When I was about 12 years old my mother turned 50 years old. Of course to a 12 year old that seems very old, what did I know. At that time she announced that she was “living on borrowed time.” I hated that expression. It scared me to think that at any moment something could happen to her and she would be gone. She liked to use it often too. I think it was to guilt trip me, but it scared me for a very long time. I swore I would never ever say it to my children, when I had them.
Six months before I turned 50, exactly seven years ago today, I had a tumor removed that was diagnosed as a rare cancer. It is called LMS (leiomyo sarcoma a cancer of soft muscle tissue). I never heard of it. It was in my left groin. There are many blood vessels there so the doctor could not take out much extra tissue around it. I really thought I did not have much time to live and I just prayed that I could finish raising my children, who were 14 and 16 at the time. In all my fear, the irony of those words “I’m living on borrowed time” hit me like a ton of bricks.
My mother was 88 at the time. She had been “living on borrowed time” for the last 38 years. I wasn’t even 50 and here I was running out of time. She had Alzheimer’s and I couldn’t even tell her what I was going through. She still had the ability to understand and I think she knew something was wrong, but I never told her anything about it. Why worry her when there was nothing she could do? She didn’t have much time left and I wanted her last months to be peaceful and not full of worry and anguish. And when she passed away a year later, she died in her sleep, never knowing anything was wrong.
Unfortunately for me, the professionals advised me to tell my girls about my illness. So I could not keep the promise I made long ago about not telling them I was on borrowed time. It had to be done. My fears as a child were becoming their reality. The hardest thing I have ever had to do was to tell them about the cancer and how I was going to do everything possible to fight it and be here for them. They were scared, and withdrew. They had no questions. They went off together to distract themselves. I didn’t look or act sick. We could all pretend nothing was wrong between the CT scans. But every time one rolled around, every three months, there was dread and anxiety. What if the scan showed something? It’s a hard way to live. I did everything to keep things normal at home. And since they never came to me with questions, I would go to them to make sure they were ok. And when every test result came back fine, we would all breathe a sigh of relief.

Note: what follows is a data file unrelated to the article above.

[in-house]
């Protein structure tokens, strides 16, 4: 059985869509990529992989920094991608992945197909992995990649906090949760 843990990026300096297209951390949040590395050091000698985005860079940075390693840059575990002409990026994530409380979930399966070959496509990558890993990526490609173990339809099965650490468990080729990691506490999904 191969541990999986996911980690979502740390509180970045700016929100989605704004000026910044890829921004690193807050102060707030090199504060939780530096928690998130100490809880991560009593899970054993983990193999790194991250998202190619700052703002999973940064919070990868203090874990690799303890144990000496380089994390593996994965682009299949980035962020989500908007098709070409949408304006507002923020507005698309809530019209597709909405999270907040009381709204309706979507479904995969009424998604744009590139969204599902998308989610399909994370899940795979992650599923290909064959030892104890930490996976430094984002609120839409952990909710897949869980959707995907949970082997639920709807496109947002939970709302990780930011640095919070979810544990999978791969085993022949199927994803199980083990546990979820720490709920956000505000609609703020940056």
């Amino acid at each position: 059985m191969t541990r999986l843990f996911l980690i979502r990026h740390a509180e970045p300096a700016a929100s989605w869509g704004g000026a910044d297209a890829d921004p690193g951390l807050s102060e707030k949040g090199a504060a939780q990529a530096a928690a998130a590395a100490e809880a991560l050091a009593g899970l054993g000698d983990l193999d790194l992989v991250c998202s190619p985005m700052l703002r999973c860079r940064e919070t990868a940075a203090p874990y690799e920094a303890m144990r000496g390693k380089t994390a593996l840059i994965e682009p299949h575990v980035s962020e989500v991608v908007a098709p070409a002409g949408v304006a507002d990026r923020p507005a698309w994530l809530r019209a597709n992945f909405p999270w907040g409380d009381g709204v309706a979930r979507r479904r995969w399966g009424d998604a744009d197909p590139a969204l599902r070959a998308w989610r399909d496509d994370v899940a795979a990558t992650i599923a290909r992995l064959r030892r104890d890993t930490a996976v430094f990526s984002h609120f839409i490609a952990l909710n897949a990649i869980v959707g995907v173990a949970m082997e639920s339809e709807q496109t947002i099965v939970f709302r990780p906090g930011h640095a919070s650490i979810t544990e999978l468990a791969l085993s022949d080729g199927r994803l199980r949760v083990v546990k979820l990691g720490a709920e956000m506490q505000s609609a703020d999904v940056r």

They say you are out of the woods after 5 years. But if you read about this cancer it can come back any time, ten to twenty years later. No one knows why. It’s too rare to raise big money for a cure. I will have to have a CT scan every year for the rest of my life. I can’t shake the feeling of being on borrowed time.
My doctor is very optimistic. She calls my visits “well visits” like when you bring a baby in for a check up or a vaccine. I love my doctor, she has always been very compassionate and thorough. I wish I were going to visit her under other circumstances.
I’m going to share a little something extra I used as a coping mechanism. After seeing my doctor for about six months she informs me that she is going to Memorial Sloan Kettering Hospital and I can change over and see her there or see another physician at this hospital. Of course I didn’t want to leave her, but my insurance wasn’t accepted at MSK. Out of the blue, on the doctor’s first day at MSK, my insurance changed to covered all expenses at that hospital and it actually cost me less money to see her there.
I noticed that she was not her usual self the first time I went to visit her at MSK. I think she was having a hard time transitioning and it showed. So I made it my business to “cheer” her up. So with every subsequent visit I would bring a little gift bag for her and her little daughter, who was two. In my mind, the visits became not about the cancer I had, but about helping my doctor by bringing a little joy into her day. I did this with every visit. She would tell me I shouldn’t and I told her it’s my therapy. She would tell me how much her daughter liked the gifts I brought from the previous visit. And for a few minutes, on those days, she didn’t have to think about terminal patients. So I started to look forward to my visits and shopping for little things to bring. It put a positive spin on my tests and results.
Of course, I know I was blessed with a miracle. I shouldn’t be here today, but I’m on borrowed time. I’ve been cancer free seven years and my younger daughter will soon be a senior in college. My prayers were answered in more ways than one.